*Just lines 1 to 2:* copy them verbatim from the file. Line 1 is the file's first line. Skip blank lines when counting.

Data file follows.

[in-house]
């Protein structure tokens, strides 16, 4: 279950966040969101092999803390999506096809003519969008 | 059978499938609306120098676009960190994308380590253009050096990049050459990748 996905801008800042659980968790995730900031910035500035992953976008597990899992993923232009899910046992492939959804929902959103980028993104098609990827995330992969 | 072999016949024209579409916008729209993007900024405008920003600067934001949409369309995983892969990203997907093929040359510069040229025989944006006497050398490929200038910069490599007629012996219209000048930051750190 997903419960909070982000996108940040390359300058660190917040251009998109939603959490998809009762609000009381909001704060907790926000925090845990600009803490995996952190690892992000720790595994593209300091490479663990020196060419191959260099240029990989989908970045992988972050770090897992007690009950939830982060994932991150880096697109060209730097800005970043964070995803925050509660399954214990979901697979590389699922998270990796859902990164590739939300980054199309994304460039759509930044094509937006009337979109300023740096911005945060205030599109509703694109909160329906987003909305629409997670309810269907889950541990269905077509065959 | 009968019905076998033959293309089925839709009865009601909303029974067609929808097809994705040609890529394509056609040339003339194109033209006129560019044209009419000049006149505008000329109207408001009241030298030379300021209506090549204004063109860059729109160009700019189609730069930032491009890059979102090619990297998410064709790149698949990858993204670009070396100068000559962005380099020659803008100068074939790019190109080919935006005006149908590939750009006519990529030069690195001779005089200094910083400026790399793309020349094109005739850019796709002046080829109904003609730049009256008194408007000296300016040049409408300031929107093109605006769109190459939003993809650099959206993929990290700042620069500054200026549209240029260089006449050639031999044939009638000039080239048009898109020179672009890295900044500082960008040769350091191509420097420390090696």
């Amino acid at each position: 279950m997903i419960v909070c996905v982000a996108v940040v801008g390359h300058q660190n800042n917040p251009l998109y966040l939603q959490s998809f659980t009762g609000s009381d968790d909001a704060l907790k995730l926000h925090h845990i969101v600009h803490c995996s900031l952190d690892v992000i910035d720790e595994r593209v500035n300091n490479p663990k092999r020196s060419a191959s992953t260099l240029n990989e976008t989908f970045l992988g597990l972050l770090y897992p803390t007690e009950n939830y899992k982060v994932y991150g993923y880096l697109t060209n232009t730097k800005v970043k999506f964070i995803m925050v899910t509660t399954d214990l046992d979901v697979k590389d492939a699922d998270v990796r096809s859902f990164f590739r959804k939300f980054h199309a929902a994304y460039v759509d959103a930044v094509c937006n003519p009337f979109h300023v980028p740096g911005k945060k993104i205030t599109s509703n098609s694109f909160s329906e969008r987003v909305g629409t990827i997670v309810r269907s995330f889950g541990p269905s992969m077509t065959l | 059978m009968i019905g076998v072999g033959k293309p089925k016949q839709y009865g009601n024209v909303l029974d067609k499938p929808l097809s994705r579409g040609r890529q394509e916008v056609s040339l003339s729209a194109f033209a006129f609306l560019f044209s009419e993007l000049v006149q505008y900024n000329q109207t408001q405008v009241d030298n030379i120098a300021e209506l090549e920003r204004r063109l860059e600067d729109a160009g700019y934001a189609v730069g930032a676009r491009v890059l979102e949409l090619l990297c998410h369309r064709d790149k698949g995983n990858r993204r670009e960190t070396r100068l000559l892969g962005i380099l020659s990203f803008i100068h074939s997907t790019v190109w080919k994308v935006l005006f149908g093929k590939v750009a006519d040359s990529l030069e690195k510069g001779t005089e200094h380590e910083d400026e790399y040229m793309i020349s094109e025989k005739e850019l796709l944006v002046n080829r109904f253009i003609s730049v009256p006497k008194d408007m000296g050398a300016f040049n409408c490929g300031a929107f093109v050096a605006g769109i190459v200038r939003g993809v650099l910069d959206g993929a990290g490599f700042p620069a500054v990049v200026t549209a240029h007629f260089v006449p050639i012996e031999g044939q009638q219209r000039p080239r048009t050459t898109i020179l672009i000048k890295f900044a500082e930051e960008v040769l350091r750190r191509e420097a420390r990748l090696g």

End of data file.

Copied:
[in-house]
């Protein structure tokens, strides 16, 4: 279950966040969101092999803390999506096809003519969008 | 059978499938609306120098676009960190994308380590253009050096990049050459990748 996905801008800042659980968790995730900031910035500035992953976008597990899992993923232009899910046992492939959804929902959103980028993104098609990827995330992969 | 072999016949024209579409916008729209993007900024405008920003600067934001949409369309995983892969990203997907093929040359510069040229025989944006006497050398490929200038910069490599007629012996219209000048930051750190 997903419960909070982000996108940040390359300058660190917040251009998109939603959490998809009762609000009381909001704060907790926000925090845990600009803490995996952190690892992000720790595994593209300091490479663990020196060419191959260099240029990989989908970045992988972050770090897992007690009950939830982060994932991150880096697109060209730097800005970043964070995803925050509660399954214990979901697979590389699922998270990796859902990164590739939300980054199309994304460039759509930044094509937006009337979109300023740096911005945060205030599109509703694109909160329906987003909305629409997670309810269907889950541990269905077509065959 | 009968019905076998033959293309089925839709009865009601909303029974067609929808097809994705040609890529394509056609040339003339194109033209006129560019044209009419000049006149505008000329109207408001009241030298030379300021209506090549204004063109860059729109160009700019189609730069930032491009890059979102090619990297998410064709790149698949990858993204670009070396100068000559962005380099020659803008100068074939790019190109080919935006005006149908590939750009006519990529030069690195001779005089200094910083400026790399793309020349094109005739850019796709002046080829109904003609730049009256008194408007000296300016040049409408300031929107093109605006769109190459939003993809650099959206993929990290700042620069500054200026549209240029260089006449050639031999044939009638000039080239048009898109020179672009890295900044500082960008040769350091191509420097420390090696």